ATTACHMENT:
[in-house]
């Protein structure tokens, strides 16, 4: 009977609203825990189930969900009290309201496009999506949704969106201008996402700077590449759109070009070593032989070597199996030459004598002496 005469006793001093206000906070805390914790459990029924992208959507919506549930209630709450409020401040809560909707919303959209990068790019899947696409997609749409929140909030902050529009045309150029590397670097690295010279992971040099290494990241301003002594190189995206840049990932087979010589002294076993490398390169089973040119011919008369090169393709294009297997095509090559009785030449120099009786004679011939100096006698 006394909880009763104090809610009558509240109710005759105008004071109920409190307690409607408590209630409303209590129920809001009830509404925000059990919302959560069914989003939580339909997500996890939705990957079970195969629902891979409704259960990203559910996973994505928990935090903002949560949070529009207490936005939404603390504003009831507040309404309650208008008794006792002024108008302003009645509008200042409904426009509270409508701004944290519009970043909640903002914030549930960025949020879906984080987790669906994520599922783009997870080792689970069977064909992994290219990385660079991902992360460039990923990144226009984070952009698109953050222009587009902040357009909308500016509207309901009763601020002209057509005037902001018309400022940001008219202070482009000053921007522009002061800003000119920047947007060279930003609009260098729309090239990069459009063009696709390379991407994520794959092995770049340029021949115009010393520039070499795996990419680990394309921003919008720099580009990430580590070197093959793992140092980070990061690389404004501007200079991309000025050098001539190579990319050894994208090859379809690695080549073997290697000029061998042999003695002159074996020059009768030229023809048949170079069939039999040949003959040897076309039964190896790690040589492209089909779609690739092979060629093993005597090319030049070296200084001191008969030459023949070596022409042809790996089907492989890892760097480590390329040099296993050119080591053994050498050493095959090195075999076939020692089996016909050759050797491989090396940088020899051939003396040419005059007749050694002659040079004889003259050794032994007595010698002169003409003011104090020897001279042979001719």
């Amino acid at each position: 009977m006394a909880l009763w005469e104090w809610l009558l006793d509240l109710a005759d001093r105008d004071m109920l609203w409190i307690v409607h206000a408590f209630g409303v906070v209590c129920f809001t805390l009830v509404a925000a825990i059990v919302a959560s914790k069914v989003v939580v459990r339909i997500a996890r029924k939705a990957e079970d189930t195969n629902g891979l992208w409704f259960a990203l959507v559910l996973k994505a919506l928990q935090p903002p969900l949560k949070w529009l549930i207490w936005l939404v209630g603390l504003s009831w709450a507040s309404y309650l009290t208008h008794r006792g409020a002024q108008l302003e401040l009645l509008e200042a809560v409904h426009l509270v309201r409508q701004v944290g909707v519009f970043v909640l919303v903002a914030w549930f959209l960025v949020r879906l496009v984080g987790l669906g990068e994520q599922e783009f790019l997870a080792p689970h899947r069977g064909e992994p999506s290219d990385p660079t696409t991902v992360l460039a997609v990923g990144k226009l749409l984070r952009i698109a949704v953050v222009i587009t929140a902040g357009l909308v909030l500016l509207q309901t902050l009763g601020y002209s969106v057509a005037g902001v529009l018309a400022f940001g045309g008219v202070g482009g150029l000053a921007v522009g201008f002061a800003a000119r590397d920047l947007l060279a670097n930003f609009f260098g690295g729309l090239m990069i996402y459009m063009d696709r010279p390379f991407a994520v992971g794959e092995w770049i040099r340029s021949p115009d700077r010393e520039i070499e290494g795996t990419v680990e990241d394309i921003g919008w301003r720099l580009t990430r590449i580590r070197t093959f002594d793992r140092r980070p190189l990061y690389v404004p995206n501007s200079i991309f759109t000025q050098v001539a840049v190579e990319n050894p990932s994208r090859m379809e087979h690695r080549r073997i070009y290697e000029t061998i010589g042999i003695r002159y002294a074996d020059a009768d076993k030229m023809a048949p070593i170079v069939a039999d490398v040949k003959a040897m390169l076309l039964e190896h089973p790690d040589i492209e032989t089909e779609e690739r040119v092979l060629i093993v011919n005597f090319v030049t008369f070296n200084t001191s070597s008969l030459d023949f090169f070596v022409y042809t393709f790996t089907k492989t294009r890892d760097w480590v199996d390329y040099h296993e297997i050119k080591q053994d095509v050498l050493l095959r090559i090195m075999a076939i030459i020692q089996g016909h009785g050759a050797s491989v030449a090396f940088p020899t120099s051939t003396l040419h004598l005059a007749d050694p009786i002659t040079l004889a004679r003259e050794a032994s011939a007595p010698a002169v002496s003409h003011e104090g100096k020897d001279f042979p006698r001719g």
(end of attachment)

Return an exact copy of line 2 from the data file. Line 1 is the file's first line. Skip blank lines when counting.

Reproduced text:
């Protein structure tokens, strides 16, 4: 009977609203825990189930969900009290309201496009999506949704969106201008996402700077590449759109070009070593032989070597199996030459004598002496 005469006793001093206000906070805390914790459990029924992208959507919506549930209630709450409020401040809560909707919303959209990068790019899947696409997609749409929140909030902050529009045309150029590397670097690295010279992971040099290494990241301003002594190189995206840049990932087979010589002294076993490398390169089973040119011919008369090169393709294009297997095509090559009785030449120099009786004679011939100096006698 006394909880009763104090809610009558509240109710005759105008004071109920409190307690409607408590209630409303209590129920809001009830509404925000059990919302959560069914989003939580339909997500996890939705990957079970195969629902891979409704259960990203559910996973994505928990935090903002949560949070529009207490936005939404603390504003009831507040309404309650208008008794006792002024108008302003009645509008200042409904426009509270409508701004944290519009970043909640903002914030549930960025949020879906984080987790669906994520599922783009997870080792689970069977064909992994290219990385660079991902992360460039990923990144226009984070952009698109953050222009587009902040357009909308500016509207309901009763601020002209057509005037902001018309400022940001008219202070482009000053921007522009002061800003000119920047947007060279930003609009260098729309090239990069459009063009696709390379991407994520794959092995770049340029021949115009010393520039070499795996990419680990394309921003919008720099580009990430580590070197093959793992140092980070990061690389404004501007200079991309000025050098001539190579990319050894994208090859379809690695080549073997290697000029061998042999003695002159074996020059009768030229023809048949170079069939039999040949003959040897076309039964190896790690040589492209089909779609690739092979060629093993005597090319030049070296200084001191008969030459023949070596022409042809790996089907492989890892760097480590390329040099296993050119080591053994050498050493095959090195075999076939020692089996016909050759050797491989090396940088020899051939003396040419005059007749050694002659040079004889003259050794032994007595010698002169003409003011104090020897001279042979001719």